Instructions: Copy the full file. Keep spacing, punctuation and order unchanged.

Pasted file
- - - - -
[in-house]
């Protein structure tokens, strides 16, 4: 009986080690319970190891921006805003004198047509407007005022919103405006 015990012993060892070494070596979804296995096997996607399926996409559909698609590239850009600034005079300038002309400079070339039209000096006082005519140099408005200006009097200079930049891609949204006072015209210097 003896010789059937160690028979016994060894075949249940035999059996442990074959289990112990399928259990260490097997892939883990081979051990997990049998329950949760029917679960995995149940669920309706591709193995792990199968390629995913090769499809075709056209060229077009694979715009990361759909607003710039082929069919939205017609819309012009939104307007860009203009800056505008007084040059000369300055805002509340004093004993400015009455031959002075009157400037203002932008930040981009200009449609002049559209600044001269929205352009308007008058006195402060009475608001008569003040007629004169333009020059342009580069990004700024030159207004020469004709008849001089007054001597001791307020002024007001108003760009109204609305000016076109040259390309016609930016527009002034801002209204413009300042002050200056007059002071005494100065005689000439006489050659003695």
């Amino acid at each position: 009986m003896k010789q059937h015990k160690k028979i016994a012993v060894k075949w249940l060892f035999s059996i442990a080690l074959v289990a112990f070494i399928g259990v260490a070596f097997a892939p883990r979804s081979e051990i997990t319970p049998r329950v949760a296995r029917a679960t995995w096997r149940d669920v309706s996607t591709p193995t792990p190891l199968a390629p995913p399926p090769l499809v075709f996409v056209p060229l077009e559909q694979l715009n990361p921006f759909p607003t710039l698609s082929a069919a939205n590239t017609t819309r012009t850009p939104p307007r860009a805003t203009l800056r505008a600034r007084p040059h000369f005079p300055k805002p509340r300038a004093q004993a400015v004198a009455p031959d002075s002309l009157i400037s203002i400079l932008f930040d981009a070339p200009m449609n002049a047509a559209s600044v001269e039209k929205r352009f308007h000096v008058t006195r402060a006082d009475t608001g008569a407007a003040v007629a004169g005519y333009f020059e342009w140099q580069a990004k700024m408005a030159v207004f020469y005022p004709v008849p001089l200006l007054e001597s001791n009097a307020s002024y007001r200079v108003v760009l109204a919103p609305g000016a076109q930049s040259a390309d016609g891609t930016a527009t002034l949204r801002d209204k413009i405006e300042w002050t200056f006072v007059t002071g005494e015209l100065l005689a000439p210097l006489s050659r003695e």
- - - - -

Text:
[in-house]
């Protein structure tokens, strides 16, 4: 009986080690319970190891921006805003004198047509407007005022919103405006 015990012993060892070494070596979804296995096997996607399926996409559909698609590239850009600034005079300038002309400079070339039209000096006082005519140099408005200006009097200079930049891609949204006072015209210097 003896010789059937160690028979016994060894075949249940035999059996442990074959289990112990399928259990260490097997892939883990081979051990997990049998329950949760029917679960995995149940669920309706591709193995792990199968390629995913090769499809075709056209060229077009694979715009990361759909607003710039082929069919939205017609819309012009939104307007860009203009800056505008007084040059000369300055805002509340004093004993400015009455031959002075009157400037203002932008930040981009200009449609002049559209600044001269929205352009308007008058006195402060009475608001008569003040007629004169333009020059342009580069990004700024030159207004020469004709008849001089007054001597001791307020002024007001108003760009109204609305000016076109040259390309016609930016527009002034801002209204413009300042002050200056007059002071005494100065005689000439006489050659003695």
């Amino acid at each position: 009986m003896k010789q059937h015990k160690k028979i016994a012993v060894k075949w249940l060892f035999s059996i442990a080690l074959v289990a112990f070494i399928g259990v260490a070596f097997a892939p883990r979804s081979e051990i997990t319970p049998r329950v949760a296995r029917a679960t995995w096997r149940d669920v309706s996607t591709p193995t792990p190891l199968a390629p995913p399926p090769l499809v075709f996409v056209p060229l077009e559909q694979l715009n990361p921006f759909p607003t710039l698609s082929a069919a939205n590239t017609t819309r012009t850009p939104p307007r860009a805003t203009l800056r505008a600034r007084p040059h000369f005079p300055k805002p509340r300038a004093q004993a400015v004198a009455p031959d002075s002309l009157i400037s203002i400079l932008f930040d981009a070339p200009m449609n002049a047509a559209s600044v001269e039209k929205r352009f308007h000096v008058t006195r402060a006082d009475t608001g008569a407007a003040v007629a004169g005519y333009f020059e342009w140099q580069a990004k700024m408005a030159v207004f020469y005022p004709v008849p001089l200006l007054e001597s001791n009097a307020s002024y007001r200079v108003v760009l109204a919103p609305g000016a076109q930049s040259a390309d016609g891609t930016a527009t002034l949204r801002d209204k413009i405006e300042w002050t200056f006072v007059t002071g005494e015209l100065l005689a000439p210097l006489s050659r003695e």